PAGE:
Acoustic neuroma is a rare
noncancerous tumor. It grows slowly from an overproduction of Schwann cells and is also
called a vestibular schwannoma. The tumor then presses on the hearing and balance nerves
in the inner ear. Schwann cells normally wrap around and support nerve fibers. A large
tumor can press on the facial nerve, which controls facial muscles and sensation. Or it
can press on brain structures.
There are 2 types of acoustic neuromas:
Acoustic neuroma can be caused by:
People who have a disease called neurofibromatosis type 2 (NF2) are at higher risk. NF2 can run in families.
These are the most common symptoms of acoustic neuroma:
The symptoms of acoustic neuroma may look like other conditions or health problems. Always talk with your healthcare provider for a diagnosis.
Acoustic neuromas look like other
middle and inner ear problems. They may be hard to diagnose. An ear exam and a hearing
test are often done first. A CT scan and MRI can help to find and measure the tumor.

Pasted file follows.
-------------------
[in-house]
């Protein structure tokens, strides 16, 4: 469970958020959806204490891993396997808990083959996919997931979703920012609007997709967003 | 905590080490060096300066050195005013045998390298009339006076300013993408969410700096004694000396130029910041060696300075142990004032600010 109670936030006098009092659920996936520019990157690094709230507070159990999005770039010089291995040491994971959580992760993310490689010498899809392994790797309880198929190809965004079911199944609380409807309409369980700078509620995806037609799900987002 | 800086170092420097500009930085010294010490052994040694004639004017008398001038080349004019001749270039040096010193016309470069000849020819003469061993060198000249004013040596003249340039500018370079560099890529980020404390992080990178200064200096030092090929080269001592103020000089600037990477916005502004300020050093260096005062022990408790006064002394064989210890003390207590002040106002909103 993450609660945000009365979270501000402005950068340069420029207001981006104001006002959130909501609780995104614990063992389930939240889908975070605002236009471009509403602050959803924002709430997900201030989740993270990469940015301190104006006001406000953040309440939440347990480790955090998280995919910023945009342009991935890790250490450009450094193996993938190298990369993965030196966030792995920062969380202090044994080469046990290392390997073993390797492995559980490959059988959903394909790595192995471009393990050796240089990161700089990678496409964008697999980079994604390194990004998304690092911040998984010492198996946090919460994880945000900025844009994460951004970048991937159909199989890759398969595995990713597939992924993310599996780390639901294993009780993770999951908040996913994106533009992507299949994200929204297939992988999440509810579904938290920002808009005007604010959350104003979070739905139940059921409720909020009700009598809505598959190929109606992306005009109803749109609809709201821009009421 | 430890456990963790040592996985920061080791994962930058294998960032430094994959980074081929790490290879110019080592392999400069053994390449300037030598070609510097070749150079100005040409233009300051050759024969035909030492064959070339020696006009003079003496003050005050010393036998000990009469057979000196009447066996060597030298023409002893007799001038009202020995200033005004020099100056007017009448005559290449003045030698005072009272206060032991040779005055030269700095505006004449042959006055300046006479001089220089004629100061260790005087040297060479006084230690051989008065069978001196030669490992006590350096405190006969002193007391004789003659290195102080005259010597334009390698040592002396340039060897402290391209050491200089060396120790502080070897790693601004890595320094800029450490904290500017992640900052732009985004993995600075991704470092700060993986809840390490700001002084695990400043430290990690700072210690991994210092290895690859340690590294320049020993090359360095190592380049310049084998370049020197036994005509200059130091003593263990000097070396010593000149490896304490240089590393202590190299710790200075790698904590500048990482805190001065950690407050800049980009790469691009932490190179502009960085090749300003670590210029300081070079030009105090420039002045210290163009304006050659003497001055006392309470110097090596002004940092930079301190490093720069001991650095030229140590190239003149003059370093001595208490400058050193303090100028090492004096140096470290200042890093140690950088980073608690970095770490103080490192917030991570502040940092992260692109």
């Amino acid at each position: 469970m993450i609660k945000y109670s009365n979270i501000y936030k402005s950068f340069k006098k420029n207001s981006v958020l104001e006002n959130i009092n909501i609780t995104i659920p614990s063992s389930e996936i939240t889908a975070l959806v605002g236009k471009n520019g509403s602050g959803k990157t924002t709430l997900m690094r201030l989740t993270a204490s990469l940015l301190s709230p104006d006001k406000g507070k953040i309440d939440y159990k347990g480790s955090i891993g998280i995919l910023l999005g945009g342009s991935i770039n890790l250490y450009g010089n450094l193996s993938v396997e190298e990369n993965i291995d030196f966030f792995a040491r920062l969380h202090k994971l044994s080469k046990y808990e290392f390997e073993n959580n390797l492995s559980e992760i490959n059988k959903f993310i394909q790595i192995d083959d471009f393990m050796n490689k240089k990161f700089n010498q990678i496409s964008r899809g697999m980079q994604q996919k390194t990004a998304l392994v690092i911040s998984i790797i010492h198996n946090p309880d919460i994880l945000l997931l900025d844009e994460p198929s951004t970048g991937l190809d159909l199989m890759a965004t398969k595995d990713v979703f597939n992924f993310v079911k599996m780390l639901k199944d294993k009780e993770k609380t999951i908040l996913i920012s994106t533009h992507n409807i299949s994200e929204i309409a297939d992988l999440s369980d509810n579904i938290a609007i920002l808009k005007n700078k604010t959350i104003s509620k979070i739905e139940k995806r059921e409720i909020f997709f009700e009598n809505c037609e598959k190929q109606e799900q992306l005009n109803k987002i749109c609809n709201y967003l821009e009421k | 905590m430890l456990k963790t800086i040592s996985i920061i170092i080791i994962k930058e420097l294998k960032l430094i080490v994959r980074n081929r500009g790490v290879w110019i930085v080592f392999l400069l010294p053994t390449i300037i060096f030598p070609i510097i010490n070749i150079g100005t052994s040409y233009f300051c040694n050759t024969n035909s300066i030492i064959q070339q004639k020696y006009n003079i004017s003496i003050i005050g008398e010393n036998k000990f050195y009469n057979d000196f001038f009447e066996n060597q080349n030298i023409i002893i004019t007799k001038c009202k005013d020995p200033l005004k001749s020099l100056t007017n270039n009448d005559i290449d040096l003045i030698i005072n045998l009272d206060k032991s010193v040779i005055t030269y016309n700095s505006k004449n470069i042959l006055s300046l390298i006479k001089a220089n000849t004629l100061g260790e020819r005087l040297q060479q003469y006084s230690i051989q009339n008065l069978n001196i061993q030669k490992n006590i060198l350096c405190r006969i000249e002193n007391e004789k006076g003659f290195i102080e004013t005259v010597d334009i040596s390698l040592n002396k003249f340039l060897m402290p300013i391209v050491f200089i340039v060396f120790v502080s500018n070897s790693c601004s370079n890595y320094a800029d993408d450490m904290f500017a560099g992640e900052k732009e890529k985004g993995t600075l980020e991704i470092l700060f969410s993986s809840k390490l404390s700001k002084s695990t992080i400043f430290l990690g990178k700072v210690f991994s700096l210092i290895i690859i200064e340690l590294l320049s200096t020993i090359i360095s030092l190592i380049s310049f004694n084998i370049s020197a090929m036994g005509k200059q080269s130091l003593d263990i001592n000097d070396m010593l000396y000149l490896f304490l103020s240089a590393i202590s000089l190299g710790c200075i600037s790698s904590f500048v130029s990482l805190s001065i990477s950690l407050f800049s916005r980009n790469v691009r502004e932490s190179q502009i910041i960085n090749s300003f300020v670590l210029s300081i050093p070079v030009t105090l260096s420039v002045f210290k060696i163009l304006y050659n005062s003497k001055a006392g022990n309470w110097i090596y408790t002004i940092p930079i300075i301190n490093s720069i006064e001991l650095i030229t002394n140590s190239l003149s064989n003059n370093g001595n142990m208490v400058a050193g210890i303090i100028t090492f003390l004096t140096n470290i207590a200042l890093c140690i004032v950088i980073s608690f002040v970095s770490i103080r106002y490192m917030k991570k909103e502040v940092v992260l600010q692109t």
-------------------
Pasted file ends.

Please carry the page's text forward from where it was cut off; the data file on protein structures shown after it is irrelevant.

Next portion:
Treatment will depend on your symptoms, age, and general health. It
will also depend on how severe the condition is.
Treatment may include watching and
waiting, surgery, or radiation. Surgery for larger tumors can damage hearing, balance,
and facial nerves. Another treatment choice is radiosurgery, often called the gamma
knife. This uses focused radiation to reduce the size or blunt the growth of the
If the tumor gets big enough, it can press against the brain stem. This can affect neurological function or even become life-threatening.
Tips to help you get the most from a visit to your healthcare provider:
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